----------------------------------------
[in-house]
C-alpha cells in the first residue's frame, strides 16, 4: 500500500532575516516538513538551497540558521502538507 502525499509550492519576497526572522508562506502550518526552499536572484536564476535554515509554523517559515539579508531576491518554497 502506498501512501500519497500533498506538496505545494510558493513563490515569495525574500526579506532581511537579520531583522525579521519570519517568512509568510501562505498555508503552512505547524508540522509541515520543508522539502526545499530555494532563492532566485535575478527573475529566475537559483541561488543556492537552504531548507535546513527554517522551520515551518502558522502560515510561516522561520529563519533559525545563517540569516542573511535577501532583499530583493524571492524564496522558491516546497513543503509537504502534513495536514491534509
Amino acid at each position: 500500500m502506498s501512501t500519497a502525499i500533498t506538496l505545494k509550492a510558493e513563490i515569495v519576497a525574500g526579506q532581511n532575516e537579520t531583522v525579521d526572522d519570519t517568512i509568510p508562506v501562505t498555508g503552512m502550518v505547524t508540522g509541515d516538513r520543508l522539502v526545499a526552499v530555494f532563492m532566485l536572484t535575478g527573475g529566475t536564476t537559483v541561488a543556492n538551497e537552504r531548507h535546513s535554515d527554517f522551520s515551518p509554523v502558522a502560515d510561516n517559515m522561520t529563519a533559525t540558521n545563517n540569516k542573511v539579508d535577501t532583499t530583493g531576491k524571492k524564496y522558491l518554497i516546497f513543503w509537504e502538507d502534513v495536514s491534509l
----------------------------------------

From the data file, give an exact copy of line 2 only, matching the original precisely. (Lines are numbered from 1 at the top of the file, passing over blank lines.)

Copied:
C-alpha cells in the first residue's frame, strides 16, 4: 500500500532575516516538513538551497540558521502538507 502525499509550492519576497526572522508562506502550518526552499536572484536564476535554515509554523517559515539579508531576491518554497 502506498501512501500519497500533498506538496505545494510558493513563490515569495525574500526579506532581511537579520531583522525579521519570519517568512509568510501562505498555508503552512505547524508540522509541515520543508522539502526545499530555494532563492532566485535575478527573475529566475537559483541561488543556492537552504531548507535546513527554517522551520515551518502558522502560515510561516522561520529563519533559525545563517540569516542573511535577501532583499530583493524571492524564496522558491516546497513543503509537504502534513495536514491534509